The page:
Absent Lord ► Magical Monks A Ritual Subculture ► A Ritual Subculture ► Modes of Worship

Posted: 17.06.2015

Many devotees worship the Dadagurus by simply dropping by a temple or dadabari to take their darsan.[1] In doing so, devotees must always honor the Tirthankars' images before approaching the Dadagurus, a rule that acknowledges the Tirthankars' supremacy. While taking darsan, devotees often sing a text such as the Dadaguru Iktisa (a standard panegyric of thirty-one verses).[2] After singing, the worshiper usually enters the Dadagurus' shrine, where a lamp is likely to be burning and incense smoldering in a holder. Worshipers typically proffer the incense in an abbreviated dhup puja. Many worshipers also place their foreheads on the feet of the image, and frequently they rub the frame of the shrine with their hands and then bring their hands to their eyes and forehead. This latter gesture suggests the taking onto themselves of a liquid-like substance or power.

A temple visitor might also perform a complete individual rite of worship, which is typically a version of the eightfold worship. The image is bathed and then anointed with sandalwood paste. When the image is anthropomorphic, the sandalwood paste is applied as it would be to a Tirthankar image. In the case of footprint images, the dots are put on nine positions on each foot.[3] Fruit and other offerings are made just as they might be before a Tirthankar's image. The only difference is that there should be no crescent and dot formed at the top of the diagram during aksat puja. A flag should be formed instead. This, of course, is because Dadagurus have not achieved liberation.[4]

Dadabari's tend to be quite crowded on Monday evenings because Monday is regarded as an especially appropriate day for worshiping the Dadagurus. Young people (especially young men) are present in large numbers, suggesting that the cult of the Dadagurus is currently in a flourishing state. There are also special occasions. For example, at a dadabari near my residence in Jaipur an all-night bhajan -singing session (jagran) occurred every full-moon night. Many dadabari's sponsor annual fairs (mela s), and major rites for the Dadagurus typically occur on the anniversaries of temple founding days. The aforementioned dadabari near my residence in Jaipur sponsors major rites - some dedicated to the Dadagurus and some focused on the Tirthankars - on every anniversary of its consecration day.

In addition, individuals or individual families often sponsor special rites of worship for the Dadagurus. This can be done for a variety reasons. One such family rite I attended, for example, was sponsored by a man in memory of his brother who had died the year before. However, special Dadaguru rites are probably most frequently undertaken by individuals or families in fulfillment of a vow made to the Dadagurus in hopes of gaining assistance in some worldly matter. This can be illness, a business matter, the desire for progeny, or whatever. The usual format is that the supplicant promises to sponsor such a rite of worship (or perform some other pious act) if the request is granted; if the request is granted, the promise has to be kept.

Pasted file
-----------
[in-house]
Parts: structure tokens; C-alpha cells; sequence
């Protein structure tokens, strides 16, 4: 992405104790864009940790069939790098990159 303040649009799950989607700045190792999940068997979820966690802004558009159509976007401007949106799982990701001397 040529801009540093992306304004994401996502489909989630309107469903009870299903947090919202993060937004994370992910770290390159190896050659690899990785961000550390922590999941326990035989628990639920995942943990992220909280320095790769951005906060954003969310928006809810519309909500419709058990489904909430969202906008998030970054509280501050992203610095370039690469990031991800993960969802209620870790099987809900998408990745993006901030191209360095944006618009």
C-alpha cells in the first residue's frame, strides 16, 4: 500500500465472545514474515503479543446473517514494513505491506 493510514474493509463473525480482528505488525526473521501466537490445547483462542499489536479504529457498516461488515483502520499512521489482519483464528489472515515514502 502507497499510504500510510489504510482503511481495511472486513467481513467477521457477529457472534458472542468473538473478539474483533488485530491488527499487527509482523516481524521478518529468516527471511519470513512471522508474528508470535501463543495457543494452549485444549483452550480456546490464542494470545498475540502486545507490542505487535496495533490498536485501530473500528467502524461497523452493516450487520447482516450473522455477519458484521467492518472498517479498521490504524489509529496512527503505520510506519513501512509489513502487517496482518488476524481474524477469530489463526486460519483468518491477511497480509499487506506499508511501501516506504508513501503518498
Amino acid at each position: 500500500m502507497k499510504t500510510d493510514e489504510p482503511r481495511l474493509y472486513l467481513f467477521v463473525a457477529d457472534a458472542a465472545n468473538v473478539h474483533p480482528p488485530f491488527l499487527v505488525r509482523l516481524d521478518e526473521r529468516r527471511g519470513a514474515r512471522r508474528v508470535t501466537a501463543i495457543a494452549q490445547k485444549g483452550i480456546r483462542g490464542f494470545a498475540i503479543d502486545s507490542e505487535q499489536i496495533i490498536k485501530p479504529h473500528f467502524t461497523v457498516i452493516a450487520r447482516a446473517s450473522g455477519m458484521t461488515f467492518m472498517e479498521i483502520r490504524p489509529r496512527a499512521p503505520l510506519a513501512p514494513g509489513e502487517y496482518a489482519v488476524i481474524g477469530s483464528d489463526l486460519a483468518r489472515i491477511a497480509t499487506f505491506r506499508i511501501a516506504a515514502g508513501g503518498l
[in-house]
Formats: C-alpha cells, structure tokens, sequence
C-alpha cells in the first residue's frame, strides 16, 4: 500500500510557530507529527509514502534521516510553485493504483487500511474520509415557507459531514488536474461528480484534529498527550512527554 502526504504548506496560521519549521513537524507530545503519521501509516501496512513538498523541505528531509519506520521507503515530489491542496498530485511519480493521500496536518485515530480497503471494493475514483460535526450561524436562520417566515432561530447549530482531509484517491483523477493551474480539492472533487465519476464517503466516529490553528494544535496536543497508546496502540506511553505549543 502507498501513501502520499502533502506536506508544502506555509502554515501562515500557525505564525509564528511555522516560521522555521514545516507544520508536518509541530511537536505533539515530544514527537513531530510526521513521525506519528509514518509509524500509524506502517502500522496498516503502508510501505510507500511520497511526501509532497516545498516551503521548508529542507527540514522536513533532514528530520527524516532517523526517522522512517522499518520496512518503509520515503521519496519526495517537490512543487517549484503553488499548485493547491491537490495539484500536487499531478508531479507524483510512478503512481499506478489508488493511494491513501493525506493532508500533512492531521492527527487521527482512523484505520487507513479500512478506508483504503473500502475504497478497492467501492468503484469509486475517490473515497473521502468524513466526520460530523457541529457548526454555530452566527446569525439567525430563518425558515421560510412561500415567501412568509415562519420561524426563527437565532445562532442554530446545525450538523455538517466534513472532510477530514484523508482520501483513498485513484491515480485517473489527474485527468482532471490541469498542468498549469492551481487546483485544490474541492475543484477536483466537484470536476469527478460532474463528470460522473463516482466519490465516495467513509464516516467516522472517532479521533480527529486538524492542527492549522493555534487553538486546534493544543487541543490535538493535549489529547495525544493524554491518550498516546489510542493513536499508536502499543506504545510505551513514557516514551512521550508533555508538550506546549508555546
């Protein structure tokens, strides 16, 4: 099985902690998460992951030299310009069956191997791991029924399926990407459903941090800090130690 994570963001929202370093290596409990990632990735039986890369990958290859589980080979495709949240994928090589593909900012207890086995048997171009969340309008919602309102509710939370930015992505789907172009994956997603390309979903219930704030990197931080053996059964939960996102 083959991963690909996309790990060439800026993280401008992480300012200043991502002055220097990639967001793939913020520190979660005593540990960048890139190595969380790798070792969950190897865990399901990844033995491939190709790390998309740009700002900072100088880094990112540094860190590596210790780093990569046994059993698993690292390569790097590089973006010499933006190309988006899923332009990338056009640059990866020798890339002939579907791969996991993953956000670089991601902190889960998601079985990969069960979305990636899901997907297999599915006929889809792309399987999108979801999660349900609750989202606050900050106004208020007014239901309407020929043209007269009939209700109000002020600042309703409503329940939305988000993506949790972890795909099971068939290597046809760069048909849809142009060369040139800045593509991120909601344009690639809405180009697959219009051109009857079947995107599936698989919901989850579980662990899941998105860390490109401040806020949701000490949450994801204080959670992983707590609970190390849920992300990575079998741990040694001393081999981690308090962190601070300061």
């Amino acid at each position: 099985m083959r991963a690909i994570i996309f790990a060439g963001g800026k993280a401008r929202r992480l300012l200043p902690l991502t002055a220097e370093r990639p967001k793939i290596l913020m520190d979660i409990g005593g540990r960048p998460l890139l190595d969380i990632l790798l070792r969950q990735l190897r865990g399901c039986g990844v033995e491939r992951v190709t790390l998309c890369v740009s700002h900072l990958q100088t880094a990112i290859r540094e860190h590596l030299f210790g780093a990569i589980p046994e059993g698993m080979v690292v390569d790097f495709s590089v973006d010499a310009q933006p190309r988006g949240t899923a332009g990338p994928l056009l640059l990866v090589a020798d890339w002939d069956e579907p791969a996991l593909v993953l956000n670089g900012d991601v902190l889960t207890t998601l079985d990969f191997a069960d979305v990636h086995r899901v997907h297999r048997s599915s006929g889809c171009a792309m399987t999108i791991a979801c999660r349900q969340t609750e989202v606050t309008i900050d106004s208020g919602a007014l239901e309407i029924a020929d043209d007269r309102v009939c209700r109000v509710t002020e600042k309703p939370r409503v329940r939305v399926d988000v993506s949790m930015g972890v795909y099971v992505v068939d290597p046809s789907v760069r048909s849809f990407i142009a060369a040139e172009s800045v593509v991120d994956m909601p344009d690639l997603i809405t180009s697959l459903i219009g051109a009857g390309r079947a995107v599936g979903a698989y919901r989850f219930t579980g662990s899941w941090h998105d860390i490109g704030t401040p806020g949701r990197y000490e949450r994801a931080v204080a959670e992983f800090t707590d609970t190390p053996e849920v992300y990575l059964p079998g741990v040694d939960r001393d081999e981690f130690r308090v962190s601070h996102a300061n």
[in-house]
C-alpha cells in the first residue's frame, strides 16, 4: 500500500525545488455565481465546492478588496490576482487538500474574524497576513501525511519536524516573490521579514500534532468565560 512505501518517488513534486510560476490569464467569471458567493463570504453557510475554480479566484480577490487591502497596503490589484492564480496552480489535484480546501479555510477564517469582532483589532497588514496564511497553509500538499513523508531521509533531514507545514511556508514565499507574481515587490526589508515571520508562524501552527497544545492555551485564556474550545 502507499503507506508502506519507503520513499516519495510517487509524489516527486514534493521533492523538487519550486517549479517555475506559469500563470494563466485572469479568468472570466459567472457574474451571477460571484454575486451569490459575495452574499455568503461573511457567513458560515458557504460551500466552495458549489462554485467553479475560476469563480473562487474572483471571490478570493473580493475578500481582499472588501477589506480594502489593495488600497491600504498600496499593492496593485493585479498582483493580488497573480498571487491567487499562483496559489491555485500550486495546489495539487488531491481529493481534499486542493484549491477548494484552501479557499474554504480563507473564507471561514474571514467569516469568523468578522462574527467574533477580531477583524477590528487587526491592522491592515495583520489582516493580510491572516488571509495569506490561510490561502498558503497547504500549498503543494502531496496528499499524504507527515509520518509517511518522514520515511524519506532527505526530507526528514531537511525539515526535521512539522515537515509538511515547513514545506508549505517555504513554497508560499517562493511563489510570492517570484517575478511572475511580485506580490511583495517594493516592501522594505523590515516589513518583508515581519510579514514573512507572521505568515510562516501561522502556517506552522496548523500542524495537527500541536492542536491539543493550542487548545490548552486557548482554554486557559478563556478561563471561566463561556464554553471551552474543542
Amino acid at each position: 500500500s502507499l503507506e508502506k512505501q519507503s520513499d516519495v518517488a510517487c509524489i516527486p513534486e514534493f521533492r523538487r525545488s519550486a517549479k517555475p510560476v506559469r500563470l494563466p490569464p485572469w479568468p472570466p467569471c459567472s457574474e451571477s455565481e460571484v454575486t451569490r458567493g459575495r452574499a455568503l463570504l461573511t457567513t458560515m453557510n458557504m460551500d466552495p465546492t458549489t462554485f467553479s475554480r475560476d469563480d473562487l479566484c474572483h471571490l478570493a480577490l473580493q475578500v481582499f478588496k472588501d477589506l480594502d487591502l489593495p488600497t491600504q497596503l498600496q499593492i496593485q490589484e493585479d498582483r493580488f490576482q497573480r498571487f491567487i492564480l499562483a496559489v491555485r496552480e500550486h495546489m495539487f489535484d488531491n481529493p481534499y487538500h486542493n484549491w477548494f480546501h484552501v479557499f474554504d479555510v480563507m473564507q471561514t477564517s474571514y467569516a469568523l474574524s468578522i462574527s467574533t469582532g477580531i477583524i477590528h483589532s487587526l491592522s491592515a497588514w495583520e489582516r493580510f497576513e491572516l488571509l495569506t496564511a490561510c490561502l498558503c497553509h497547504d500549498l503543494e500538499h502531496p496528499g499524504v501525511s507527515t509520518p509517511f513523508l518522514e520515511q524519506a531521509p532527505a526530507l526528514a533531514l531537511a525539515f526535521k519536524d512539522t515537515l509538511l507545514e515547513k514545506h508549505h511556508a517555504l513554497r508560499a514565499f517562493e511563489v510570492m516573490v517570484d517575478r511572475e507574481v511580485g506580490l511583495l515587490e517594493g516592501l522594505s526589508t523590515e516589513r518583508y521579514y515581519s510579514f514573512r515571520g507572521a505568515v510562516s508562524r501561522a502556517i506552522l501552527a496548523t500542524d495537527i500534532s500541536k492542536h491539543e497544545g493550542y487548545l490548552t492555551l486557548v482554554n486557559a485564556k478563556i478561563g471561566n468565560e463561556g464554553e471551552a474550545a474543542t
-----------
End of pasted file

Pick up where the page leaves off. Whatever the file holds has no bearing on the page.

The standard rite performed on special occasions for the Dadagurus is known as the dadaguru bari puja, which means the Dadagurus' "great" (bari) rite of worship (puja). Its focus is an image or images of the Dadagurus, and it is usually performed in a temple. The object of worship can be an anthropomorphic image of one of the Dadagurus or foot images. The foot images are sometimes miniatures installed in little portable chatri s; these may be placed atop a worshiping stand, just as a Tirthankar's image is. The rite itself consists of a total of eleven ritual acts. The first eight duplicate the eightfold worship: The image (or foot image) is bathed, anointed with sandal paste, and then receives the usual offerings of flowers, incense, lamp, rice, sweets, and fruit. Then follow offerings of cloth, flags, and a final libation. The rite ends with the conventional lamp offering.

The manner in which the rite is performed is more or less the same as the procedure we have already seen in Parsvanath's five-kalyanakpuja. This is a congregational rite, and there are two levels of participation: Puja principals perform the ritual acts while puja participants sing the ritual's text. As in other such rites, songs not included in the text are frequently added, and phrases from individual lines may be repeated for devotional effect. At the completion of the singing, a Sanskrit verse is recited by someone in the congregation followed by a Sanskrit formula of offering. At this point a gong is sounded and the appropriate ritual act performed. As with other rites of worship, ascetics may be present, and when they are they usually sing the Sanskrit couplet coming just before the offering formula, but never the offering formula itself. The same procedure is followed for each of the eleven parts of the rite.